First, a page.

To determine how best to improve the Fund, we need input from all parties and Canadians with an interest in rural and remote areas’ connectivity, especially telecommunications service providers and Indigenous peoples. We also want to hear from communities, individual Canadians and public interest groups.
In the meantime, we continue to accept applications for the Broadband Fund. The Commission has issued a third call for applications. The deadline for submissions has been extended to May 16.
You can find information about the types of eligible projects on the CRTC website.
Telecom in the Far North
We are also focusing specifically on the needs of the Far North through our ongoing consultation. This includes some of Canada’s most remote communities in Nunavut, the Yukon, the Northwest Territories, as well as northern British Columbia and Alberta.
With this proceeding, the Commission is exploring solutions to improve the affordability, quality and reliability of Internet and home phone services. We are also looking at ways to enhance competition. Finally, we are considering how we can support reconciliation and work with Indigenous peoples in the Far North to increase access to educational and economic opportunities that rely upon affordable, high-quality Internet services.
The Commission looks forward to hearing more on these issues at its public hearing starting on April 17th in Whitehorse, Yukon.
Enhancing the reliability of networks
Fourth, while we work to encourage competition and to improve access to high-quality services, we are also focused on reducing the occurrence and impact of outages on Canadians.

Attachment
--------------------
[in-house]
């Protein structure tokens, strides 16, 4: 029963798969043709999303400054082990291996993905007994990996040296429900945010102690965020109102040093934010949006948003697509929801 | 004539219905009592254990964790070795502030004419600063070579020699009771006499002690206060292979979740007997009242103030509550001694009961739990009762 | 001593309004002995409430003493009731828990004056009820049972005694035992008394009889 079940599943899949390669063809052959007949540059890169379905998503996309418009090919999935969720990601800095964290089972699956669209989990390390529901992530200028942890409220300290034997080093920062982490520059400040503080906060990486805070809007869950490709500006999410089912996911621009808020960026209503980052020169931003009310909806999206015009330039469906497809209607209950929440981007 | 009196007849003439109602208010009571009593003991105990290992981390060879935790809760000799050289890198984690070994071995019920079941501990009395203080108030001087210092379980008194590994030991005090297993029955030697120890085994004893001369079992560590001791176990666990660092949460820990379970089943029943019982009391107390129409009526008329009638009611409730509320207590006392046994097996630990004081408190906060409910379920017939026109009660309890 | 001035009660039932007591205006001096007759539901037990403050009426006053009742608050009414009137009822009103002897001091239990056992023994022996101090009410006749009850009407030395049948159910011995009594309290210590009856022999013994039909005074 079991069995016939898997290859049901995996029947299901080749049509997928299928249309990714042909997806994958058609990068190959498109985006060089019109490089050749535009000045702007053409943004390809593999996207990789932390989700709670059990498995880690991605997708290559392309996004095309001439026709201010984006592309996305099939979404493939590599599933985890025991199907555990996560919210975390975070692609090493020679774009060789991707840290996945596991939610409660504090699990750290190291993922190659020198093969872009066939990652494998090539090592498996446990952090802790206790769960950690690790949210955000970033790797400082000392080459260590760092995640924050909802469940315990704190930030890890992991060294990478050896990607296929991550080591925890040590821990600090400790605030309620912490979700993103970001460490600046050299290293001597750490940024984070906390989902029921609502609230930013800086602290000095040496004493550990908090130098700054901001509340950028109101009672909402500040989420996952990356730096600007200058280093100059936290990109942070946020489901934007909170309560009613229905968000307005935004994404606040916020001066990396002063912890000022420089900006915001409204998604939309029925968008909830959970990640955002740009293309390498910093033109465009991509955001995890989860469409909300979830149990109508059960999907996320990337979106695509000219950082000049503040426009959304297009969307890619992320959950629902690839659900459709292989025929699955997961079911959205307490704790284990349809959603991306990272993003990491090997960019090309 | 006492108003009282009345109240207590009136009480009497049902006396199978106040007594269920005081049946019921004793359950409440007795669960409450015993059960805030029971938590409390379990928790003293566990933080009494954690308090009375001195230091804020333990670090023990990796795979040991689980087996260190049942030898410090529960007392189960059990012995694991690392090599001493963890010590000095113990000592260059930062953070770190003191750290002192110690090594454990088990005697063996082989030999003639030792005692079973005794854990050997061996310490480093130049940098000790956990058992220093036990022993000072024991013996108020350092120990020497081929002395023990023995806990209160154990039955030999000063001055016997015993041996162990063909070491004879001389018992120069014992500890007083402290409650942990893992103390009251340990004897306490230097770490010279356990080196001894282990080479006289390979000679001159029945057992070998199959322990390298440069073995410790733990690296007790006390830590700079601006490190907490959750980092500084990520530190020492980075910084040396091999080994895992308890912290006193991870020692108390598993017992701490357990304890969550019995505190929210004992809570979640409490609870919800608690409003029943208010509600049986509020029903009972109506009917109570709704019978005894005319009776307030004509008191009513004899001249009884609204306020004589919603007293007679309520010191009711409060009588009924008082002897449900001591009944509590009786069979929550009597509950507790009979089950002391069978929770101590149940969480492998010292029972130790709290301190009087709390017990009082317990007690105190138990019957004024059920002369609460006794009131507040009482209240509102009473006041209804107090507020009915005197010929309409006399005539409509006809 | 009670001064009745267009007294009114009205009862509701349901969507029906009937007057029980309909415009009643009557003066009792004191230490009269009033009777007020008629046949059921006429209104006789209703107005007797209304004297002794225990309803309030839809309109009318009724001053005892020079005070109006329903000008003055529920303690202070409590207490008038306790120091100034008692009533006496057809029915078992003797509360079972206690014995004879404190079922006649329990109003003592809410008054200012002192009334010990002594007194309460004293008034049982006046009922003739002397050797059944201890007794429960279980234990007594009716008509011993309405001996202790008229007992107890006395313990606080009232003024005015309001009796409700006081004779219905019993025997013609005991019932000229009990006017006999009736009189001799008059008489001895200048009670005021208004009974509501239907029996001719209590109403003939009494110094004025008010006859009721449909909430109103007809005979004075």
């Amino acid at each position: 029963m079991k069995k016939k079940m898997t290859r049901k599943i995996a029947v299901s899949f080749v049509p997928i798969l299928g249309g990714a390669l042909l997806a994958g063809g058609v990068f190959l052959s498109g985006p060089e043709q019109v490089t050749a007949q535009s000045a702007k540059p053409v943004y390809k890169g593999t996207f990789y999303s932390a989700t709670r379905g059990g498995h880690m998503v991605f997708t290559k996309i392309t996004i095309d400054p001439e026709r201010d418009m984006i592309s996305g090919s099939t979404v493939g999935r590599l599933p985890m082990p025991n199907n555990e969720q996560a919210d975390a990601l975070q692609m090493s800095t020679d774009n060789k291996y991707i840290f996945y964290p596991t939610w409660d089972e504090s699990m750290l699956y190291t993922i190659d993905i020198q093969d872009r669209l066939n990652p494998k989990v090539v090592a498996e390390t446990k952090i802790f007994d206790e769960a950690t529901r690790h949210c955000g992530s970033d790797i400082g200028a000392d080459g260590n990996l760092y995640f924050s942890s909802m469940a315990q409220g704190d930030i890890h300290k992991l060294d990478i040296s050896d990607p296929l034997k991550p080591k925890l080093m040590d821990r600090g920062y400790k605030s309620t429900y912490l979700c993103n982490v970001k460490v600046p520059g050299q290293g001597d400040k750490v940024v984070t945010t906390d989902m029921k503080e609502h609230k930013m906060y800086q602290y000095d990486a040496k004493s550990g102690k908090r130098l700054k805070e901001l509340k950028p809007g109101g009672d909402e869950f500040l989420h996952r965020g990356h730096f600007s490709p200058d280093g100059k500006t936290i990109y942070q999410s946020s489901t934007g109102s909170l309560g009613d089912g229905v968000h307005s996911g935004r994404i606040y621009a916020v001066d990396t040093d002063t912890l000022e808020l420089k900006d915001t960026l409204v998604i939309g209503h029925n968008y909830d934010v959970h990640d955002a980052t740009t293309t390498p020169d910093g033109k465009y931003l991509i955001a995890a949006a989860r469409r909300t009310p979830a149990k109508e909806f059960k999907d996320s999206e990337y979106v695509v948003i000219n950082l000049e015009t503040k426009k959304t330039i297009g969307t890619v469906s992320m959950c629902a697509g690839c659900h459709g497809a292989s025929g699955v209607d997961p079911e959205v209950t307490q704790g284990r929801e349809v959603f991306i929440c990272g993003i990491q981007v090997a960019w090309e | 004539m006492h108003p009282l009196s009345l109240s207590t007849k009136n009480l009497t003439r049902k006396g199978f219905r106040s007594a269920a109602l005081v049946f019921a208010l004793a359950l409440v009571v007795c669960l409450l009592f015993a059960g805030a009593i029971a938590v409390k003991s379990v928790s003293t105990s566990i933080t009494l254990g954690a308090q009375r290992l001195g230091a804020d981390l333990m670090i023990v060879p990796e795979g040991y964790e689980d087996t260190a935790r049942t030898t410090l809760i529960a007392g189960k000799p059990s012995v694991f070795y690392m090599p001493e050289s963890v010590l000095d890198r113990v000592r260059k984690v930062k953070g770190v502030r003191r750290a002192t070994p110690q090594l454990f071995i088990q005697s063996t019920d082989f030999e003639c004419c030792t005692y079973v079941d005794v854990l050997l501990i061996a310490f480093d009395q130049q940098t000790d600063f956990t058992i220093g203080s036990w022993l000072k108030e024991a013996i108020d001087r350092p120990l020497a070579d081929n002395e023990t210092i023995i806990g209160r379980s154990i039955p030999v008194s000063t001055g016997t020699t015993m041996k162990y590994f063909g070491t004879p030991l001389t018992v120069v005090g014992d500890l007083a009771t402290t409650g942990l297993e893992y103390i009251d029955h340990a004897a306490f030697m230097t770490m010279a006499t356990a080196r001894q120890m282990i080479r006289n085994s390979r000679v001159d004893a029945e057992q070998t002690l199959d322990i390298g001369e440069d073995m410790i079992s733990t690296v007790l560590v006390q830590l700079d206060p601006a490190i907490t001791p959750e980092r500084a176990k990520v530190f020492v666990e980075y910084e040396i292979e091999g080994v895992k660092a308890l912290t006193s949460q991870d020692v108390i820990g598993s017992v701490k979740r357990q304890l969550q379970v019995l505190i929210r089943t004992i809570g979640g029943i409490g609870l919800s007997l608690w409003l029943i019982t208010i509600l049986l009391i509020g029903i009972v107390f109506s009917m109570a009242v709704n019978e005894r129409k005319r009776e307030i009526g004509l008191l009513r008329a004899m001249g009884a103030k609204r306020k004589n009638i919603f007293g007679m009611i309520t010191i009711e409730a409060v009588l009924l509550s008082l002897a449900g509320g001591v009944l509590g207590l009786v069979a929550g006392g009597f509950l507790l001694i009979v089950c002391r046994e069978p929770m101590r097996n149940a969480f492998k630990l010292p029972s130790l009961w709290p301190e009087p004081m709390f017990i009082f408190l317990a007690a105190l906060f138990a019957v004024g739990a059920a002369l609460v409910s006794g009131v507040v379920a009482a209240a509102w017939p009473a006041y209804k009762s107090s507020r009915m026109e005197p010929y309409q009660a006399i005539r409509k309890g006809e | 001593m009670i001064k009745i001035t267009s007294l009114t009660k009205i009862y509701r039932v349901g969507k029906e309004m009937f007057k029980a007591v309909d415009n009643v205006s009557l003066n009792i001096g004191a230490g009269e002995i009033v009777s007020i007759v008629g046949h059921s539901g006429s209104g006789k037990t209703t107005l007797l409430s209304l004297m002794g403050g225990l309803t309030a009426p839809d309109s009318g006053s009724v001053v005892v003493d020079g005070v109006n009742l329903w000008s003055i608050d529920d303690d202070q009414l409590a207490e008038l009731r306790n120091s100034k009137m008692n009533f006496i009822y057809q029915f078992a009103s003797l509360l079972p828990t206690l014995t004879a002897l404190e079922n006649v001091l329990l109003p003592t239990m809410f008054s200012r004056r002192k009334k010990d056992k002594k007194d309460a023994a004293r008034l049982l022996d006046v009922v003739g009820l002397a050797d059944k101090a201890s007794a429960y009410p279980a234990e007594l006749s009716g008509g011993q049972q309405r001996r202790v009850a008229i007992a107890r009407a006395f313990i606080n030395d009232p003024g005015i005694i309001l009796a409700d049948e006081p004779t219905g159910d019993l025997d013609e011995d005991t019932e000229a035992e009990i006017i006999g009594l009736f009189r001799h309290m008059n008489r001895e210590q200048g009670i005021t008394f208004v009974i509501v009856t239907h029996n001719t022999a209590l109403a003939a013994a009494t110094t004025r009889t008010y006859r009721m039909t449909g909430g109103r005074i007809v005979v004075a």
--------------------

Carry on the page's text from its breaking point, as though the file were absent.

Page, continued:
In February, we required all carriers to notify the CRTC within two hours of a major service outage. They must also provide to the CRTC a comprehensive report on the cause of the outage, the steps taken to resolve it and how they plan to prevent similar outages in the future. We are currently consulting on making this a permanent requirement.
This was only a first step. We are planning further consultations on developing a regulatory framework to enhance the resiliency of all networks, access to emergency services and consumer compensation, among other issues.
As you can see from my overview of our recent activities, this is an exciting time to be involved in the communications industry.
There is a lot on our plate. And it’s a lot to get right, especially in a dynamic market. I’m not suggesting we’ll wave a magic wand and instantly resolve a wide array of challenges. After all, we’re confronting a complex and fast-changing sector that’s fundamental to our lives and livelihoods.
However, we are confident that by remaining laser focused on the best interests of all Canadians, we are bound to succeed.
We also know that one of the best ways to achieve this goal is to listen closely to all Canadians. We will ensure that they have opportunities to participate in our consultations, and seek ways to enhance our timeliness, accessibility and openness.
We will also continue to rely on the insights of people like you. You are on the front lines. You serve your fellow Canadians to provide them with access to affordable, reliable and innovative broadband services no matter where they live.
We encourage and look forward to your ongoing participation in the Commission’s consultations. In the meantime, we wish you all every success in your various ventures as this promising future unfolds.